Industry Voices—Madden: CBRS can prevent forest fires

Firefighters training a hose on a fire
Firefighters continue to battle wildfires in California and elsewhere. (Getty/Prathaan)

Every October, dry and windy weather comes to California. When the trees get dry, branches break off in high winds … and break the power lines. This is bad timing, because the dry, windy weather is exactly the wrong time to have a wildfire. 

This year, at least 90 people died in the California fire season, and electric utilities are squarely taking the blame. According to CBS News, Pacific Gas & Electric highlighted two power failures that occurred immediately before the fire broke out. PG&E does have systems to shut down the power for public safety reasons, but clearly their system was inadequate to accurately sense the potential for wildfire.

This year’s debacle reminds us of last year’s fire in Santa Rosa, California, which killed 44 people and resulted in a $2.5 billion settlement so far, with additional lawsuits pending. In the Santa Rosa fire, Pacific Gas & Electric was found to be liable for damages because high winds pushed trees onto power lines. Keep in mind that PG&E is responsible for trimming the trees near the power lines. 

FREE DAILY NEWSLETTER

Like this story? Subscribe to FierceWireless!

The Wireless industry is an ever-changing world where big ideas come along daily. Our subscribers rely on FierceWireless as their must-read source for the latest news, analysis and data on this increasingly competitive marketplace. Sign up today to get wireless news and updates delivered to your inbox and read on the go.

LTE to the rescue! Sensors on the high-voltage lines can detect a broken line, and with proper communications the sensors can alert a central control system to shut down a broken power line before it hits the ground. If the power line falls for 400 milliseconds before touching the ground, this target is absolutely achievable with LTE and edge computing.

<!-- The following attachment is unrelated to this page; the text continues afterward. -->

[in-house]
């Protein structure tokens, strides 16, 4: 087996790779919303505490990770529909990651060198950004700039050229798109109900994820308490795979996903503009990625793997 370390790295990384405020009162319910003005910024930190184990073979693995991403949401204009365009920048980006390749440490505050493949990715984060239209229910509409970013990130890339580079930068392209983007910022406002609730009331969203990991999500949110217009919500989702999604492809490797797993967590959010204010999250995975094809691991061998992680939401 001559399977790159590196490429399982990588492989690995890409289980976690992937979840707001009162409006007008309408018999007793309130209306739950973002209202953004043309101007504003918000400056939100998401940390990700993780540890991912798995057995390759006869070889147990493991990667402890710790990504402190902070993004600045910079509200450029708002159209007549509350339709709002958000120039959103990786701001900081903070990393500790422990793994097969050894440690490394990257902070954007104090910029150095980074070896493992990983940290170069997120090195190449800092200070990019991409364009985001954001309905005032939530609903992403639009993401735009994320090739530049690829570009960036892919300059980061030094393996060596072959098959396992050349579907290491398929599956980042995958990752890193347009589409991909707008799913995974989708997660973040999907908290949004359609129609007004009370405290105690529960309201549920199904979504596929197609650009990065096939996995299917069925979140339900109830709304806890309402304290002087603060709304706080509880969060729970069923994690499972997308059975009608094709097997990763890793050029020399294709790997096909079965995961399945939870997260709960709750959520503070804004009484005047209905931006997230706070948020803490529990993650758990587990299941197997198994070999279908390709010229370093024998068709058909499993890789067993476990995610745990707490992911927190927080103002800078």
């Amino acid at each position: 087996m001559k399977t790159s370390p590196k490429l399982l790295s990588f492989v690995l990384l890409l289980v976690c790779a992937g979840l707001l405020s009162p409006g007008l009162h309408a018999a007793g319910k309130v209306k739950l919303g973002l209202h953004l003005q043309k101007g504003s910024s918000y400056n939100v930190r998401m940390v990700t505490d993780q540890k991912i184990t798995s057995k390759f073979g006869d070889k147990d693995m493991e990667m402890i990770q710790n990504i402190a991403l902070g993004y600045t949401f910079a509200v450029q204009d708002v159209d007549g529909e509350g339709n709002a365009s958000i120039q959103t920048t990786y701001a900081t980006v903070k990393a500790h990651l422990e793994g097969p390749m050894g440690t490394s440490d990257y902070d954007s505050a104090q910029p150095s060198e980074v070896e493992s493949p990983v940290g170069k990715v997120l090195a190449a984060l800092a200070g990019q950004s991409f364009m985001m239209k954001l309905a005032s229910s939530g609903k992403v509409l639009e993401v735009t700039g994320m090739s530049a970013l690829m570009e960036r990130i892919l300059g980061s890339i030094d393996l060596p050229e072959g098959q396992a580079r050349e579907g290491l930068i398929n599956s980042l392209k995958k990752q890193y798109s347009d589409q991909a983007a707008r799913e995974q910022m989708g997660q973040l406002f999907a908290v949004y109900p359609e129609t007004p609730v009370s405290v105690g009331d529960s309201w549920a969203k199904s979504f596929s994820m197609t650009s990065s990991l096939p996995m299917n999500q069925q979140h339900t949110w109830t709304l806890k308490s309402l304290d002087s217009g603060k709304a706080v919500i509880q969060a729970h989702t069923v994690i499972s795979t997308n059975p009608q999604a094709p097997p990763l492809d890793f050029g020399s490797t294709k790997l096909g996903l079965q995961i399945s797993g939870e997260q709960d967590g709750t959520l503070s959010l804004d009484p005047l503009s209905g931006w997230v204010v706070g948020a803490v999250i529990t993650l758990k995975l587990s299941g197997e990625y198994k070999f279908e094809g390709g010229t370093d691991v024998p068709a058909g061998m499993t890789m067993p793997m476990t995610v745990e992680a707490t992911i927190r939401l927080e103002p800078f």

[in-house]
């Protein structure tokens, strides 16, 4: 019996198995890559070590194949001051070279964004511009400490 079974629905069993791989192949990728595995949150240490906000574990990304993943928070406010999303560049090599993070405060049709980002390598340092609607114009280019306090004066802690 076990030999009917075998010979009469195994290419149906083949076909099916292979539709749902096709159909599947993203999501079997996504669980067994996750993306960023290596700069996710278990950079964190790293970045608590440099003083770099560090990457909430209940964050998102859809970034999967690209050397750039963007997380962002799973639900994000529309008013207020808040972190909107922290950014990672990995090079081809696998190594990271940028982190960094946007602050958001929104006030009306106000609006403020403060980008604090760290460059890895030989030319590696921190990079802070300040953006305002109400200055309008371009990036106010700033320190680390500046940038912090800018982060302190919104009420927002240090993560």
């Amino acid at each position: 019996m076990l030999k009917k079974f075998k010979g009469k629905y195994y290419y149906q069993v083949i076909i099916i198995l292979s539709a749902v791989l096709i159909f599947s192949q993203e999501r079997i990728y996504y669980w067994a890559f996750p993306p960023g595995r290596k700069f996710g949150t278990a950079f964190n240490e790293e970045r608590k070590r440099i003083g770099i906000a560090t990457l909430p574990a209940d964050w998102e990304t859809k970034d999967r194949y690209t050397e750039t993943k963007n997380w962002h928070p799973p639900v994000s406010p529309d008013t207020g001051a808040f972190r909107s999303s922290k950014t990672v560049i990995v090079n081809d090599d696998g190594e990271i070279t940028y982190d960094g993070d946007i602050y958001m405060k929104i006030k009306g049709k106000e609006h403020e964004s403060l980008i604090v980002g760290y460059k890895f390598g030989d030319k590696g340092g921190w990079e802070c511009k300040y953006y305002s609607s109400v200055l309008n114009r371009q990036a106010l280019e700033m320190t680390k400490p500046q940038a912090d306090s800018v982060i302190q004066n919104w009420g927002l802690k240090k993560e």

Electric utilities prefer not to rely on mobile operators and their networks. When I asked PG&E about using a mobile network, they dismissed the idea because of the risks involved; they say that they prefer to control their own equipment, to avoid all risk.

Wake up, guys! You’re not avoiding risk; you are creating risk by failing to properly monitor the grid. Get out your checkbook for the billion-dollar settlements that will inevitably result from the 2018 fires. And no money can compensate for the crispy residents of Butte County.

Looking forward, CBRS can make a difference. Soon, PG&E will be able to buy a priority access license (PAL) to keep tabs on the grid. They don’t have to work with mobile operators because they can control their own spectrum. And industry suppliers will line up at their door with innovative backhaul products and low-cost hardware.

What about 5G? The 5G standard allows for Ultra-Reliable, Low Latency Communications (URLLC). If we can shut down the power in less than 50 milliseconds total, then the safety margin would be even greater. There’s nothing stopping PG&E from implementing a 5G network after they buy a PAL in 2020. Edge computing nodes in strategic locations would speed up the decision.

Many of the early applications for URLLC have been disappointing; robotic surgery has become a joke in the industry, and the connection between self-driving cars and URLLC has not become clear. But this application is clear and widespread, with a strong ROI. PG&E, I encourage you to get involved in the CBRS auction.

"Industry Voices" are opinion columns written by outside contributors—often industry experts or analysts—who are invited to the conversation by FierceWireless staff. They do not represent the opinions of FierceWireless.